The accounts of the martyrdom reached the Philippines three months later. The Walled City was moved with devotion, its residents solemnly and fervently processing from the Cathedral to the church of Saint Dominic, headed by the Archbishop with the civil authorities in attendance. That otherwise tiny enclave of Christendom, echoing the solemnity of the ages, swelling the perennial hymn of thanksgiving, honoured the martyrs, on the occasion of their heavenly birth, with a solemn Te Deum.

Three centuries later, Pope Blessed John Paul II beatified Laurence, together with his companions, in Manila, the first time outside the Vatican, on 18 February 1981. Six years later, the same Pope enrolled the blessed martyrs in the roster of saints at the Vatican on 18 October 1987.


Propers
As Saint Laurence was beatified and canonised after the Second Vatican Council, we do not have a proper Mass for his feast, which we think would have been commissioned had he been canonised before the Council. The common of one martyr, in the prudent opinion of many who read the rubrics of the Missal, is the applicable arrangement for his feast.

This dearth has inspired us to compose a proper Mass and Office for the Feast of Saint Laurence. This arrangement bears no canonical approval whatsoever, and while it is a work of piety and faith, it must be, under its current circumstance, treated as an academic material. We share some of its parts in celebration of our protomartyr’s feast and in the hope that, someday, Saint Laurence will have his propers in the Extraordinary Form.

The Office and Mass were composed with the vision that the feast would receive the rank classis I, at least for the Philippine Islands. There is a Vigil Mass for 27 September, and matins has three nocturns with nine lessons. The liturgical day begins with first vespers and closes with second vespers. The hymns for vespers, matins, and lauds are centoed from a thirteen-verse hymn composed in honour of Saint Laurence. A sequence is also assigned for the feast. All of these are set to chant.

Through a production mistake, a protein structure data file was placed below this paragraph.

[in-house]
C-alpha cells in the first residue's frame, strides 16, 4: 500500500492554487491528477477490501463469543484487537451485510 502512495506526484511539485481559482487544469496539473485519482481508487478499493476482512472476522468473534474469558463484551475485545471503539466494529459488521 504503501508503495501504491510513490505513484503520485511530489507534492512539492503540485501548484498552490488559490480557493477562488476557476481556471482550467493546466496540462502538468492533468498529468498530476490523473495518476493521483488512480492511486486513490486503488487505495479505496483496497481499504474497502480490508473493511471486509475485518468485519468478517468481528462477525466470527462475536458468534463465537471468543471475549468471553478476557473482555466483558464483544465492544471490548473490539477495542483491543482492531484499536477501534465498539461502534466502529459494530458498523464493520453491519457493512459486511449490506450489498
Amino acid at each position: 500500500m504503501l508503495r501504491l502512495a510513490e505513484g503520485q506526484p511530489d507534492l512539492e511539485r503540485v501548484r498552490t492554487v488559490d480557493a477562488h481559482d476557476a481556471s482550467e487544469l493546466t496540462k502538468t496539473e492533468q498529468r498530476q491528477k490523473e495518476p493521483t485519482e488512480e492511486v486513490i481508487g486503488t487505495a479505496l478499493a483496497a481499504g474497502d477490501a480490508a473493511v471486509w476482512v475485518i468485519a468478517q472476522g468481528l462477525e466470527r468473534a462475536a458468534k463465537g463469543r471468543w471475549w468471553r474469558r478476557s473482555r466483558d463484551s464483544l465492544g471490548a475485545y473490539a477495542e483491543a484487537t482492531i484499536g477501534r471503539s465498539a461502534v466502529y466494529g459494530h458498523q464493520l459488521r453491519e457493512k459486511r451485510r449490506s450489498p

Below is an extract from the office of matins, showing part of the sixth lesson, the sixth responsory, the seventh antiphon, and part of the eighth antiphon.



Below is the complete office for second vespers.





Below is part of the Mass. We only show the text, although the sung parts have already been set to chant.



The first verses of the sequence are shown below.



We repeat: This arrangement bears no canonical approval whatsoever, and while it is a work of piety and faith, it must be, under its current circumstance, treated as an academic material. 

From the Missale Romanum editio typica tertia, we have the collect for the optional memorial on 28 September, for Saint Laurence and his companions:
Beatórum Mártyrum tuórum Lauréntii et sociórum, quaésumus, Dómine Deus, patiéntiam in servítio tui et próximi nobis concéde, quia in regno tuo sunt beáti, qui persecutiónem patiúntur propter justítiam. Per Dóminum nostrum.
San Lorenzo Ruiz de Manila, ruega por nosotros.

1 comment:

  1. They are very good pieces of work! The ironic thing being that we can apply "et alius cantus aptus" in the Ordinary Form liturgy and use these compositions, as they are indeed "another suitable chant." However, in the Extraordinary Form Liturgy, these cannot be permitted.